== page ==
The first unsuccessful substitution stops the operation of the g
             option.  The optional trailing p will cause the final result of a
             successful substitution to be written to standard error in the
             following format:

                   original-pathname >> new-pathname

             File or archive member names that substitute to the empty string
             are not selected and will be skipped.

     -v      Verbose operation mode.  If -v is specified multiple times or if
             the -t option is also specified, paxtar will use a long format
             for listing files, similar to ls(1) -l.

     -w      Interactively rename files.  This option causes paxtar to prompt
             the user for the filename to use when storing or extracting files
             in an archive.

     -X      Do not cross mount points in the filesystem.

     -Z      Use the compress(1) utility to compress the archive.

     -z      Use the gzip(1) utility to compress the archive.

     The options [-014578] can be used to select one of the compiled-in backup
     devices, /dev/rstN.

     TMPDIR      Path in which to store temporary files.

     TAPE        Default tape device to use instead of /dev/rst0.  If set to
                 hyphen ('-') standard output is used.

     /dev/rst0  default archive name

     The paxtar utility exits with one of the following values:

           0       All files were processed successfully.
           1       An error occurred.

     Create an archive on the default tape drive, containing the files named
     bonvole and sekve:

           $ paxtar c bonvole sekve

     Output a gzip(1) compressed archive containing the files bonvole and
     sekve to a file called foriru.tar.gz:

           $ paxtar zcf foriru.tar.gz bonvole sekve

     Verbosely create an archive, called backup.tar.gz, of all files matching
     the shell glob(7) function *.c:

           $ paxtar zcvf backup.tar.gz *.c

     Verbosely list, but do not extract, all files ending in .jpeg from a com-
     pressed archive named backup.tar.gz.  Note that the glob pattern has been
     quoted to avoid expansion by the shell:

           $ paxtar tvzf backup.tar.gz '*.jpeg'

     For more detailed examples, see pax(1).

     Whenever paxtar cannot create a file or a link when extracting an archive
     or cannot find a file while writing an archive, or cannot preserve the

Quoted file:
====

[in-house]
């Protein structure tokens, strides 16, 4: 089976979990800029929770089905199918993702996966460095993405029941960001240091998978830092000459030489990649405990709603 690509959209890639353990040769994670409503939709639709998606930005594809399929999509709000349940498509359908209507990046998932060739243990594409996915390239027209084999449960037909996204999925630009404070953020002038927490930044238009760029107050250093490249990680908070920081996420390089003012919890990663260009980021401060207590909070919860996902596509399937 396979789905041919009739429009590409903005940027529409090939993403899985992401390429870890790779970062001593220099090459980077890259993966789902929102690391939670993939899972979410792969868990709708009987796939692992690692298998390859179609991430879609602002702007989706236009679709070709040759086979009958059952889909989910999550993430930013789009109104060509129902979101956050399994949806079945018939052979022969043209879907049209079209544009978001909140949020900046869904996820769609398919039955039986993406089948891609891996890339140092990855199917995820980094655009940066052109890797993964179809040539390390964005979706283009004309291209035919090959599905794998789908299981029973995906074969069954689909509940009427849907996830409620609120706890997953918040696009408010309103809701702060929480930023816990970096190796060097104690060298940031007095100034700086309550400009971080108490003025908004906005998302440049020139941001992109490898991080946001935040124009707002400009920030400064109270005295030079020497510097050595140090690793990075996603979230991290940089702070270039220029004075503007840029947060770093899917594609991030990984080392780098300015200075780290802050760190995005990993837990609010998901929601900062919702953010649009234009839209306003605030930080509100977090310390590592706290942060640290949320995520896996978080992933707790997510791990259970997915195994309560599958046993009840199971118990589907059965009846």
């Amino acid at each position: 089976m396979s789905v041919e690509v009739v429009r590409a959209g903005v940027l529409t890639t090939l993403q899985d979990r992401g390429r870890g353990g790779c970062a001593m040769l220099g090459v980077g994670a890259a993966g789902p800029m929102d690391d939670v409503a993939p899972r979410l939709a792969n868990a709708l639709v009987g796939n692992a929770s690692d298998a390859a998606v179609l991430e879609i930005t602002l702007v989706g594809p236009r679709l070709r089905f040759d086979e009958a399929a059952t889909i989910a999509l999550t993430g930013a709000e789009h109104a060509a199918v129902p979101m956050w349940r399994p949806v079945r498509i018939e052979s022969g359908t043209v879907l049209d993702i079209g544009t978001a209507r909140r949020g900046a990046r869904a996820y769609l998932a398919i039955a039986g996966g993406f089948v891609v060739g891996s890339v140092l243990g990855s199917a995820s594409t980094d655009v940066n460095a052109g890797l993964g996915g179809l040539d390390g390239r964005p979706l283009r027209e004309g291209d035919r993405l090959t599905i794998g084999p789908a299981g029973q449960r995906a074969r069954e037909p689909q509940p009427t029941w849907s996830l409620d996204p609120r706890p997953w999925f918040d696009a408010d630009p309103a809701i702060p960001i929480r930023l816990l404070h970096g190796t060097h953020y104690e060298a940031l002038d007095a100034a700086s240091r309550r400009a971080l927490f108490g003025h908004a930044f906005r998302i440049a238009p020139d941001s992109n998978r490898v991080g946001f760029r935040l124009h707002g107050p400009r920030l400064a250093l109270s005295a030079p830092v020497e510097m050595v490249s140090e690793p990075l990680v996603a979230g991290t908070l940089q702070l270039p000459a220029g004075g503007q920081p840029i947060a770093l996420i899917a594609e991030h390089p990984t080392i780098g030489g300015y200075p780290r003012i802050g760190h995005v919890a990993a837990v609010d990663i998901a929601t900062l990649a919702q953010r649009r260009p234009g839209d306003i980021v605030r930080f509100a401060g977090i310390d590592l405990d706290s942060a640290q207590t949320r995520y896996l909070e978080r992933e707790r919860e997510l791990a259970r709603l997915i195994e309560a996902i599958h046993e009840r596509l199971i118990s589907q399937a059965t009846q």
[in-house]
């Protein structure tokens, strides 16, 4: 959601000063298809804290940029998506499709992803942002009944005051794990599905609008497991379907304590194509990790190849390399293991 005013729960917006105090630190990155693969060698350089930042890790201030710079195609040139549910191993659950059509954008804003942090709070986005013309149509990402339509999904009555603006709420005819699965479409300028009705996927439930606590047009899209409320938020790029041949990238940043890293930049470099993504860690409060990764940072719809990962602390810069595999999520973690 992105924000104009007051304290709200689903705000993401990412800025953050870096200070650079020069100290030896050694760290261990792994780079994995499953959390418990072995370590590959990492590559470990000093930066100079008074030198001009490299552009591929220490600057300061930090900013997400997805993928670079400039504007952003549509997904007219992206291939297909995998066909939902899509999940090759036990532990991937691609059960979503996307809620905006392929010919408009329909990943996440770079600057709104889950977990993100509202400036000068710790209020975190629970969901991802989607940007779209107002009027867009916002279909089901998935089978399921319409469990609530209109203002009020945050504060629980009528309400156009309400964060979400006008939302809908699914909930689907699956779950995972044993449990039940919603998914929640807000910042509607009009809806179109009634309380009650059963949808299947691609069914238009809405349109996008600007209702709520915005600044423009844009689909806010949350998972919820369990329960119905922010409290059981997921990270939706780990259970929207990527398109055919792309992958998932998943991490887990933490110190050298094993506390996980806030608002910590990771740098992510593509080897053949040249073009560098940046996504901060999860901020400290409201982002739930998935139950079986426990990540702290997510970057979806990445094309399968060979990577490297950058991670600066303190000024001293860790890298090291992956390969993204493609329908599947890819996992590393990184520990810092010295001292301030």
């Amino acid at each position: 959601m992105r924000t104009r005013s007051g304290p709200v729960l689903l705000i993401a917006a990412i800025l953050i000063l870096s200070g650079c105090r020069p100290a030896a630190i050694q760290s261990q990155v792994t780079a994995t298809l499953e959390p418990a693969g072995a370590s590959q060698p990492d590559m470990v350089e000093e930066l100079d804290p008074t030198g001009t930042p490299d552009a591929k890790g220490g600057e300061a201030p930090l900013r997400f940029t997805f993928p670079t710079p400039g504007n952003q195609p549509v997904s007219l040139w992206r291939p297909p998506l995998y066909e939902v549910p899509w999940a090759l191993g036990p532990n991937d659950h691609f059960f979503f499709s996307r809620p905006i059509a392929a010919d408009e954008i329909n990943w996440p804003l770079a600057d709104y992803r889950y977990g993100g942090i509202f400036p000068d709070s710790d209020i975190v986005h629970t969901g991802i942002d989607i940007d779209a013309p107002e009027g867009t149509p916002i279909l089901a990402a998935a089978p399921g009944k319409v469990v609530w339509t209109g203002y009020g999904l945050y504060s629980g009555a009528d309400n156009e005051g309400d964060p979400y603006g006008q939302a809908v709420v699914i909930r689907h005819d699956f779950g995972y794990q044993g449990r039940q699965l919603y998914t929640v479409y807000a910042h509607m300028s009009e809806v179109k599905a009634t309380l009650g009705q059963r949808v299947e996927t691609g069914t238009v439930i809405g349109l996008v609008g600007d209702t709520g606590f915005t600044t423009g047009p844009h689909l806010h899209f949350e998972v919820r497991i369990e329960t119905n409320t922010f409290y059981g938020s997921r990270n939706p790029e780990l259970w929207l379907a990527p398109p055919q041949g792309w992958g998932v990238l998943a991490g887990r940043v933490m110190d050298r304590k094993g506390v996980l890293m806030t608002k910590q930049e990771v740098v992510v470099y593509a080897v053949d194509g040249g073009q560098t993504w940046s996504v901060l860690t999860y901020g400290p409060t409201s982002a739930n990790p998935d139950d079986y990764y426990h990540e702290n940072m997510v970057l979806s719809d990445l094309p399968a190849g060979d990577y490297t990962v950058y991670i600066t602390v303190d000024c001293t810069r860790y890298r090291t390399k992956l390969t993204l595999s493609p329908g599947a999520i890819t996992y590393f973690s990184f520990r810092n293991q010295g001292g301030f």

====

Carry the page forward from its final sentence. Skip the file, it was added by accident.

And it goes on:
user ID, group ID, file mode, or access and modification times when the
     -p option is specified, a diagnostic message is written to standard error
     and a non-zero exit value will be returned, but processing will continue.
     In the case where paxtar cannot create a link to a file, unless -M lncp
     is given, paxtar will not create a second copy of the file.

     If the extraction of a file from an archive is prematurely terminated by
     a signal or error, paxtar may have only partially extracted the file the
     user wanted.  Additionally, the file modes of extracted files and direc-
     tories may have incorrect file bits, and the modification and access
     times may be wrong.

     If the creation of an archive is prematurely terminated by a signal or
     error, paxtar may have only partially created the archive, which may vio-
     late the specific archive format specification.

     ar(1), cpio(1), pax(1), paxcpio(1), tar(1), deb(5)

     A tar command first appeared in Version 7 AT&T UNIX.

     Keith Muller at the University of California, San Diego.  MirBSD exten-
     sions by mirabilos <>.

     The flags -AaJjLMNo are not portable to other implementations of tar
     where they may have a different meaning or not exist at all.  This imple-
     mentation may have support for other non-standard options that are undoc-
     umented because removal-inducing deprecation was issued.  There is no op-
     tion to select a different output format from ustar or tar except -A,
     which selects ar; use the paxcpio(1) or pax(1) front-ends for that.

     The pax file format is not yet supported.

MirBSD                         February 24, 2019                        MirBSD